In this second episode of AiRace Speed Behind The Scenes we’ll keep on talking about Level Design. In the previous episode we focused on the challenges that Oskar had to face regarding contrast and lighting inside the new design of our tunnels (read article).
In this second episode we’ll describe the process of transforming concept art into 3D levels. What new issues as well as new ideas arose? That’s what you’ll find out in this article.
At first, one of our 2D Graphic Designer, “Pest”, drew concept art of environments and obstacles. Those concept arts were presented in these two articles:
Oskar and Mikołaj, our second 3D Designer, had then to create 3D levels according to this concept art.
A 3D level is created with polygons.
To build a 3D model, 3D polygons are connected to each other. So, to create the shape of walls, of floors, of obstacles, of every and each element of the level, Oskar and Mikołaj produce polygons forming the relevant shapes.
Mikołaj - 3D Level Designer
However one aspect is very important: the number of polygons.
Once again I will quote the same page from About.com to explain why this matters so much:
‘’More polygons in a model can mean more detail and smoother renders, but it can also mean longer render times’’ and heavier size of the game.
In the case of AiRace Speed, we have 2 technical factors we must take into consideration: it is released on the Nintendo 3DS and through the eShop.
That automatically sets limits to the number of polygons and the amount of different textures we can afford in the levels. Indeed we must not go over the limit of memory required to run one level smoothly on Nintendo 3DS. Besides we must not release a game that’s too heavy to be downloadable on the Nintendo eShop.
With these constraints in mind, Oskar and Mikołaj defined strategies to optimize the production of 3D polygons and usage of textures to create the 3D levels.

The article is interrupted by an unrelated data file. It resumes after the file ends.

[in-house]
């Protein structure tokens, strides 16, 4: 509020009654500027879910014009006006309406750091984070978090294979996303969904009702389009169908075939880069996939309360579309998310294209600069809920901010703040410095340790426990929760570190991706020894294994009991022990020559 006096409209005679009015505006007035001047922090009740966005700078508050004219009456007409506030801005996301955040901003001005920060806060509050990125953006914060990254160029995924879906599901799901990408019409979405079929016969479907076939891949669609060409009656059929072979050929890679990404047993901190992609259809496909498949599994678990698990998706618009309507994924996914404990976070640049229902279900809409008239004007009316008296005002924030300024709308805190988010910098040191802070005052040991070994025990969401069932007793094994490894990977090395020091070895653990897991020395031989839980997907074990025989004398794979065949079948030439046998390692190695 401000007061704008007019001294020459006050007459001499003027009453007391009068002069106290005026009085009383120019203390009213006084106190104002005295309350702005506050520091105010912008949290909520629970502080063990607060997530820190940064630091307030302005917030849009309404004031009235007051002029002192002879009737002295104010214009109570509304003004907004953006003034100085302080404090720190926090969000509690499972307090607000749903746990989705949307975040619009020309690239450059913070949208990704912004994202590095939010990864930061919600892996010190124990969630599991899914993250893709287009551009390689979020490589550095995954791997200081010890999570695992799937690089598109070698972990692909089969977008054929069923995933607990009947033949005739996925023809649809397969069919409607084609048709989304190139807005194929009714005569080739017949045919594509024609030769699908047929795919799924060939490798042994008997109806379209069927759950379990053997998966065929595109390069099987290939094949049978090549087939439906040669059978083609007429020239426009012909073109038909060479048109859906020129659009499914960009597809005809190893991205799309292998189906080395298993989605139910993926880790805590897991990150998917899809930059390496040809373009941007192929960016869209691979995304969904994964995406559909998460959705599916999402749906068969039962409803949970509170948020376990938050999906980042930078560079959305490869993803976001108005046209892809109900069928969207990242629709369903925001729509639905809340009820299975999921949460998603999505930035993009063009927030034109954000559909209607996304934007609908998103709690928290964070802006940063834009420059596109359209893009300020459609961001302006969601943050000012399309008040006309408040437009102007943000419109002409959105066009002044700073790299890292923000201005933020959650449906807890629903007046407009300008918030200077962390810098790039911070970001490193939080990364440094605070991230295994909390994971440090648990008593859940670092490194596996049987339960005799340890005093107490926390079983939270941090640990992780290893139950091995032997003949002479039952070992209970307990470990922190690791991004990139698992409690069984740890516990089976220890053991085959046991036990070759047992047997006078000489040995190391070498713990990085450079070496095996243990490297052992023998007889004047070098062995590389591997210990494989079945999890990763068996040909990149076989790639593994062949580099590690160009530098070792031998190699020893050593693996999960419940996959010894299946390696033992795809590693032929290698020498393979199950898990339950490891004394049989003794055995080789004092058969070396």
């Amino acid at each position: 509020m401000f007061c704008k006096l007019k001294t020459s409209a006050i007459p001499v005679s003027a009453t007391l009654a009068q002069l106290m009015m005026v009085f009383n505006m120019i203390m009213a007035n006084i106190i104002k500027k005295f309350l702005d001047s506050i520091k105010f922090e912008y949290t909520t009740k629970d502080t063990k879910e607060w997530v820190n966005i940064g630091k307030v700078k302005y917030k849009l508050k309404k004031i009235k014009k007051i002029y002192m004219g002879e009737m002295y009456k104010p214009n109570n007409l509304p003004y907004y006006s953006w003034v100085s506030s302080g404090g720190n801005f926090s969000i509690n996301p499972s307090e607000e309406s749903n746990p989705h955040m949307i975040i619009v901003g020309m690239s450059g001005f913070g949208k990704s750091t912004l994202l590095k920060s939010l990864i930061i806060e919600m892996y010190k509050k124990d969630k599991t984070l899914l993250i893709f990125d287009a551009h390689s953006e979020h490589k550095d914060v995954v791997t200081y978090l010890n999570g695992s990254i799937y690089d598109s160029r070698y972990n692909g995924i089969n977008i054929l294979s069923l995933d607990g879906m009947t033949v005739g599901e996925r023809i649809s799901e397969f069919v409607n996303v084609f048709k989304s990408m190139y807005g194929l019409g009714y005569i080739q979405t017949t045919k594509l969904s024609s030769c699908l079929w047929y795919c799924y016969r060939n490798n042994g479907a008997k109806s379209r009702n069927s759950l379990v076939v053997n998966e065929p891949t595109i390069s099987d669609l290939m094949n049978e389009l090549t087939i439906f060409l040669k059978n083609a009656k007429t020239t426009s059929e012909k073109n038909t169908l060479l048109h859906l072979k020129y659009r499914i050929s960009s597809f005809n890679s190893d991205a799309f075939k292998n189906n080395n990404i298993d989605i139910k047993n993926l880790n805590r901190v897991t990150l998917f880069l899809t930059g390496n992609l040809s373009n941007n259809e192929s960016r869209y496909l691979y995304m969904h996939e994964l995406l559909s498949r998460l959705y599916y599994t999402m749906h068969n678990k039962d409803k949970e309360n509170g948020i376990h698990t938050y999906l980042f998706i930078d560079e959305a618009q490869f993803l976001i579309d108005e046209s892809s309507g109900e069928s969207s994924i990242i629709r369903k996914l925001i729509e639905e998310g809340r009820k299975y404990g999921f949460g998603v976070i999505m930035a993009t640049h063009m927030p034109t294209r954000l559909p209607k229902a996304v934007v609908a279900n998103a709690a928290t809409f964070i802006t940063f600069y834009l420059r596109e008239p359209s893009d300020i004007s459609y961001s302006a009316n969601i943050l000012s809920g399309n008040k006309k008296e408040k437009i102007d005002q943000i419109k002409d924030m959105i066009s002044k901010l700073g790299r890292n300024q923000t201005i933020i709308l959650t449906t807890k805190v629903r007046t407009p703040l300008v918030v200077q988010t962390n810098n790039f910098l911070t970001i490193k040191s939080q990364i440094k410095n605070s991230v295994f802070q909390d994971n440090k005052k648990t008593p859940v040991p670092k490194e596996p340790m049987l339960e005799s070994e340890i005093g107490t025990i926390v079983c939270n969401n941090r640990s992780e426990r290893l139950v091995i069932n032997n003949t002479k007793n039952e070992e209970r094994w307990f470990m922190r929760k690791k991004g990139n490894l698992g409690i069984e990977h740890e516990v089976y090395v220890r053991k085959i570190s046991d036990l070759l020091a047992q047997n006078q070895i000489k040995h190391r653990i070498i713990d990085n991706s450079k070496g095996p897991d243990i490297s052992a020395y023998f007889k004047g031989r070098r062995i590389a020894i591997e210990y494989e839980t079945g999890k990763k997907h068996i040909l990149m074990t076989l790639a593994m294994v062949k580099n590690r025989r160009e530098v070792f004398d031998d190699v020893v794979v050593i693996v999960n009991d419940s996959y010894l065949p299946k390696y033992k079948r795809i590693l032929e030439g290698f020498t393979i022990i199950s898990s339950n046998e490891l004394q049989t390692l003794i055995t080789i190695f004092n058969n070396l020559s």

The solution lies in the creation of templates (repeating models) and in the usage of a low number of textures. These textures are however sophisticated.
The models are concretely elements of the game: a pipe, a fan behind a grid, a lamp, an electronic console. They contain different textures and have a different shape. For each new element, a new model is created. Then they are placed and connected to each other as we want.
These elements form a long piece of tunnel which is finally curved to create the shape we want the level to have.
On the right: 2 distinct 3D elements.
On the left: a tunnel formed of different 3D elements connected to each other, later curved.
At the end of one curved long tunnel we can place a chamber that will at its end link to a new long piece of curved tunnel.
When 2 similar elements are used in the level, they will use the same model. However it doesn’t mean that they will look completely the same because we can apply a different light on them: different color, different contrast.
By using models as well as reducing the number of textures, we are able to fit into the technical limits but still guarantee varied and elegant-looking levels. It also accelerates the process of designing levels in 3D.
More episodes of AiRace Speed Behind The Scenes will come up later on the blog. Stay tuned to know everything about the development of AiRace Speed!
Do you have any questions on this topic? Do you wish to know more details? Feel free to ask in the comments. We’ll answer the best we can.